Sterling Cooper Draper Pryce[edit]

It soon becomes apparent that Lane has a knack for managing company revenues and controlling costs, a talent the other partners lack, which is needed at the new firm. Lane, along with office manager Joan Harris (Christina Hendricks), is credited with keeping the company running and managing the day-to-day operations.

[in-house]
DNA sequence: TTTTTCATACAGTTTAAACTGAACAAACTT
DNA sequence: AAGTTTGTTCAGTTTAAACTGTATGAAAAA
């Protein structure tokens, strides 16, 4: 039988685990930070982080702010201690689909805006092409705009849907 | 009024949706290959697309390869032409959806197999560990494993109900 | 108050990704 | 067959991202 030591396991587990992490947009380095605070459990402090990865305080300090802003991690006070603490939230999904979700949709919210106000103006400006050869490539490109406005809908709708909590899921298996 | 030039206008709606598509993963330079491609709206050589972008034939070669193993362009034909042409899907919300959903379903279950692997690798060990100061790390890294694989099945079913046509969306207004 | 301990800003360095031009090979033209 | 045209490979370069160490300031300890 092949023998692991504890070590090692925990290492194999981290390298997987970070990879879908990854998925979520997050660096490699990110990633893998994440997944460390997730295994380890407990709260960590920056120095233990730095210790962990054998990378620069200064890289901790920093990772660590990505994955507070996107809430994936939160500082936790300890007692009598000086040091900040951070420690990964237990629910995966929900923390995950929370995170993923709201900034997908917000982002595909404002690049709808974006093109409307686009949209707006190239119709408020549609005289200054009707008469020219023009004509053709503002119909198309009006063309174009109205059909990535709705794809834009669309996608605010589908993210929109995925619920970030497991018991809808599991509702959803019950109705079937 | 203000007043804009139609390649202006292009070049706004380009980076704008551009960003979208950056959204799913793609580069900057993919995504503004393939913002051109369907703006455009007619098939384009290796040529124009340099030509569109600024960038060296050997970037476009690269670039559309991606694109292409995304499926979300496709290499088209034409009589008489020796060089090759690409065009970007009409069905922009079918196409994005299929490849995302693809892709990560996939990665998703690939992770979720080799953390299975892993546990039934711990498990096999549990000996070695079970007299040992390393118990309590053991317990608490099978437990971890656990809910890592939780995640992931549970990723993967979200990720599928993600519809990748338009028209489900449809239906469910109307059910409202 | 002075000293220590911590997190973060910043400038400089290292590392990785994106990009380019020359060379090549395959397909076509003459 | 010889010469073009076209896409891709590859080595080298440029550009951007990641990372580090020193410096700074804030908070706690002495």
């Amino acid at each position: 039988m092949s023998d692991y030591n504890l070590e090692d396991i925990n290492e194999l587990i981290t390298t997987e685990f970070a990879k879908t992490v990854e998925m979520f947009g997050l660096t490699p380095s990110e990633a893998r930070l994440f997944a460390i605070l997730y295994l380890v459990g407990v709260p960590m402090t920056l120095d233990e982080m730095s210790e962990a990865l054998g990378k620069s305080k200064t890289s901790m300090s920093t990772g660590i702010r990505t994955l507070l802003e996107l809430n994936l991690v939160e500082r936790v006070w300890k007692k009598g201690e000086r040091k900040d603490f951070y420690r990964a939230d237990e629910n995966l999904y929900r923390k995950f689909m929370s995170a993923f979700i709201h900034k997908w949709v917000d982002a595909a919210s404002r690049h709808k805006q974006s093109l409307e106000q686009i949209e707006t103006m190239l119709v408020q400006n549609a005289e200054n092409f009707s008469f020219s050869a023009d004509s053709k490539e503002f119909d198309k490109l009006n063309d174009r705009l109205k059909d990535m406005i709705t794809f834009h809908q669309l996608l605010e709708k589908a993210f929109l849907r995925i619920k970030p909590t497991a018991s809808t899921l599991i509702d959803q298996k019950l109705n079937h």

In Season 4, Lane's marriage falls apart, as Rebecca, who genuinely loves him, finds the strains of homesickness and culture shock too much to bear, and returns with their son to London indefinitely. Lane and Don end up meeting at work, then get drunk and go for a night out on the town, which includes seeing Gojira. Lane makes monster noises and slurred Japanese remarks to a married couple in the audience, which Don considers hilarious but is taken as obnoxious by the husband of the couple, who nearly challenges both Lane and Don to take it outside. Lane then sleeps with a prostitute supplied by Don. Lane reimburses Don for the money he spent on the prostitute, and thanks him for the "welcome distraction".[5] When Lane's family is supposed to come to New York to see him, he is instead visited by his elderly father, who intends to take Lane home to England to sort out his affairs. Around the same time, Lane begins a relationship with a young African-American Playboy Bunny named Toni (Naturi Naughton), and later introduces her to his father. His father beats Lane with his cane, ordering him to return to London to reunite with his family. Lane takes a short leave-of-absence from the agency, and later returns to New York with his family, who by now are more accepting of being overseas.[6] Although he seems to gotten his home life in order, Lane still has signs of a wandering eye, particularly when he finds a lost wallet. Lane does not touch any of the man's cash or credit cards, but notices he has an attractive wife and keeps the wallet photo for himself prior to contacting the owner.